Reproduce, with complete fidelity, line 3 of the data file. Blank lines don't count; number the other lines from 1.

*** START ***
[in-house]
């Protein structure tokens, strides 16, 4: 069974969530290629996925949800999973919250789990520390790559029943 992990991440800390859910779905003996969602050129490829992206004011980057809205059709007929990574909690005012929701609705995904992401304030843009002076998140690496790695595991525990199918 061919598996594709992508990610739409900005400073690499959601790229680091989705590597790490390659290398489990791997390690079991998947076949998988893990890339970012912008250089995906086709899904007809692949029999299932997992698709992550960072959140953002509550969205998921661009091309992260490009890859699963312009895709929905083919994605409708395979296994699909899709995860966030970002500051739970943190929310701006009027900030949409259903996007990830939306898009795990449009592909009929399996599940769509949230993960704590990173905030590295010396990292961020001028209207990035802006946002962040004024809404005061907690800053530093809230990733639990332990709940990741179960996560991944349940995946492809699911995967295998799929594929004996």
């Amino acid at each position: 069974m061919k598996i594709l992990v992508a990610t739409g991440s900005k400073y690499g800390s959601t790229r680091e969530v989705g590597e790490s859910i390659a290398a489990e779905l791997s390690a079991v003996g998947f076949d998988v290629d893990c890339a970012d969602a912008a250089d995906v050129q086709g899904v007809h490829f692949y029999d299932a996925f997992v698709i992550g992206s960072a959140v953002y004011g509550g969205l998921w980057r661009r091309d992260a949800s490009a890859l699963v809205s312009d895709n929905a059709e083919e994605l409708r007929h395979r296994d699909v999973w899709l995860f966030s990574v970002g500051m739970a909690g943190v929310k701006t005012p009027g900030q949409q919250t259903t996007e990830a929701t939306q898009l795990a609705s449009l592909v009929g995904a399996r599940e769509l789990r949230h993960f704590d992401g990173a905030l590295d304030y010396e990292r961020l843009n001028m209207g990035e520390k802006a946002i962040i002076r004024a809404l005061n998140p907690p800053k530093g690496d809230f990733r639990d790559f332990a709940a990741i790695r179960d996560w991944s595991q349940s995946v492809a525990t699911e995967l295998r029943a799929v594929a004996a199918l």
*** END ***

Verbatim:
């Amino acid at each position: 069974m061919k598996i594709l992990v992508a990610t739409g991440s900005k400073y690499g800390s959601t790229r680091e969530v989705g590597e790490s859910i390659a290398a489990e779905l791997s390690a079991v003996g998947f076949d998988v290629d893990c890339a970012d969602a912008a250089d995906v050129q086709g899904v007809h490829f692949y029999d299932a996925f997992v698709i992550g992206s960072a959140v953002y004011g509550g969205l998921w980057r661009r091309d992260a949800s490009a890859l699963v809205s312009d895709n929905a059709e083919e994605l409708r007929h395979r296994d699909v999973w899709l995860f966030s990574v970002g500051m739970a909690g943190v929310k701006t005012p009027g900030q949409q919250t259903t996007e990830a929701t939306q898009l795990a609705s449009l592909v009929g995904a399996r599940e769509l789990r949230h993960f704590d992401g990173a905030l590295d304030y010396e990292r961020l843009n001028m209207g990035e520390k802006a946002i962040i002076r004024a809404l005061n998140p907690p800053k530093g690496d809230f990733r639990d790559f332990a709940a990741i790695r179960d996560w991944s595991q349940s995946v492809a525990t699911e995967l295998r029943a799929v594929a004996a199918l």